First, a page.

Hypothyroidism is characterized by a decrease in oxygen and substrate utilization by all the major organ systems of body. The cardiovascular changes of hypothyroidism are decrease in cardiac output and cardiac contractility, a reduction in heart rate, accelerated atherosclerosis, and an increase in vascular resistance [1]. Symptoms of cardiovascular dysfunction are uncommon in patients with hypothyroidism. Usual symptoms may include exertional dyspnea, cold intolerance, and fatigue. Findings on physical examination may include bradycardia, hypertension (diastole), nonpitting edema, and pleural or pericardial effusion [3]. Hypothyroidism may be a cause of complete AV block and ventricular tachycardia [4]. The mechanism of conduction disturbance in the heart remains unknown. Histopathologic finding of myocardium in myxedema heart is varied. There may be interstitial edema, myocardial fibrosis and mucinous vacuolization [5, 6]. The rapid normalization of electrocardiographic abnormalities after start of thyroxine implies reversible state. Among the various causes of AV block, hypothyroidism is one of the rare problems which can recover pharmacologically. There are some case reports such as our case [7-10]. However, failure to respond to thyroid hormone treatment is associated with irreversible extensive fibrotic change in myocardium [2]. In elderly patients, the prevalence of hypothyroidism varies from 1 to 17%, and, like many autoimmune disorders, is more common in [11]. The clinical presentation of hypothyroidism in elderly patients may be insidious. Therefore, hypothyroidism is frequently underdiagnosed in elderly patients. It is recommended that all patients with AV block of unknown origin receive a careful evaluation of thyroid function, especially in elderly patients before inserting a permanent pacemaker. We should replace thyroxine if hypothyroidism is diagnosed. We report severe hypothyroidism with high degree AV block, in which recovery to normal sinus rhythm following thyroid hormone replacement.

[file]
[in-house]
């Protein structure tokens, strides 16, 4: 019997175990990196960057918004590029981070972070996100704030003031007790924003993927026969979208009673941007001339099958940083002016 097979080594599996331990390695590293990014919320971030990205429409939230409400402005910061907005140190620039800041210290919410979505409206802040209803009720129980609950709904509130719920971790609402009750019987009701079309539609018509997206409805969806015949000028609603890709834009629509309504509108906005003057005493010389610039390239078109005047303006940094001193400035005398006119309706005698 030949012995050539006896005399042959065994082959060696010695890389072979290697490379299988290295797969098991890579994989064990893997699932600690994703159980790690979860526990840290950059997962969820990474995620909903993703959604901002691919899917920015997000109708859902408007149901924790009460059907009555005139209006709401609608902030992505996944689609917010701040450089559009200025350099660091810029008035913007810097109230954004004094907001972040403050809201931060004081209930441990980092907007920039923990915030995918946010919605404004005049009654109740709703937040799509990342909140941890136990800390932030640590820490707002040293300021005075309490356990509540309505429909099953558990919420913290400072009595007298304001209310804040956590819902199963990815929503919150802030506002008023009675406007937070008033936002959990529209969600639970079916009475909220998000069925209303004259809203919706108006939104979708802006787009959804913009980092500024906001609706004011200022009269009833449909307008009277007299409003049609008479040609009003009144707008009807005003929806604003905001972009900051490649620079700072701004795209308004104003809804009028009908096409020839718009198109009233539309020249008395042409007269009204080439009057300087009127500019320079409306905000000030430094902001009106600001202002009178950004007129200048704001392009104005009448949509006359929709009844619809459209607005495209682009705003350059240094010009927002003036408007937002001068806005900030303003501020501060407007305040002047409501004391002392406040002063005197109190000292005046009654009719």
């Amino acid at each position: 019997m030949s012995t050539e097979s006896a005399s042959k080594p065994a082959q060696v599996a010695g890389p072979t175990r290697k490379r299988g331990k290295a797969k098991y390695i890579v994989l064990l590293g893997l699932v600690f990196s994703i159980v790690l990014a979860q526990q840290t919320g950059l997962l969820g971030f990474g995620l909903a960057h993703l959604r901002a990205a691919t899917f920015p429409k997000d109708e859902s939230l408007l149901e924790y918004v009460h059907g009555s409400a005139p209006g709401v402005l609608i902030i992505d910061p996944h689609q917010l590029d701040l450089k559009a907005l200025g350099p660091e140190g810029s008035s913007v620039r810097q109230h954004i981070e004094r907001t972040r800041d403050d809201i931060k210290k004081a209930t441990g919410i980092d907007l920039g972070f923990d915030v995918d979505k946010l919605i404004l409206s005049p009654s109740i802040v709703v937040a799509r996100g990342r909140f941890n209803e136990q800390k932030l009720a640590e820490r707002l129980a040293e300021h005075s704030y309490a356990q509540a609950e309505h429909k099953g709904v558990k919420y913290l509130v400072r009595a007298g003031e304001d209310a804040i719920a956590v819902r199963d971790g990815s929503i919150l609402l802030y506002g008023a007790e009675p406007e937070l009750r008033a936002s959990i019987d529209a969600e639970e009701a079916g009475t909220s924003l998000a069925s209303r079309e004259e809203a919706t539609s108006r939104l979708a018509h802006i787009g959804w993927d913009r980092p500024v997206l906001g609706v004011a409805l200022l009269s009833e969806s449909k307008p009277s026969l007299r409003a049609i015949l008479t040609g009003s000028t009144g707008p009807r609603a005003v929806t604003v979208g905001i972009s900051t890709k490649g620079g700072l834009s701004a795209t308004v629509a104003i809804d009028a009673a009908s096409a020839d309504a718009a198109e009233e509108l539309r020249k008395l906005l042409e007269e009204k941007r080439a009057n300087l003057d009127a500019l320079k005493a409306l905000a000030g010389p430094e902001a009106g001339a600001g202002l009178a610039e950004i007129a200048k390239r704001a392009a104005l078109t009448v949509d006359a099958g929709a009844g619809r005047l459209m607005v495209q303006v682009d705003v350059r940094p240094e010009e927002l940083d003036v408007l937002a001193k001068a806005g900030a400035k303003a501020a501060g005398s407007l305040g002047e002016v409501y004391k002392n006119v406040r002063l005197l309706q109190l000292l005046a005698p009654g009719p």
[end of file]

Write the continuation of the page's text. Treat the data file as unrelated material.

Grant Support

This work was supported by a grant from Inje University 2008.


References▴Top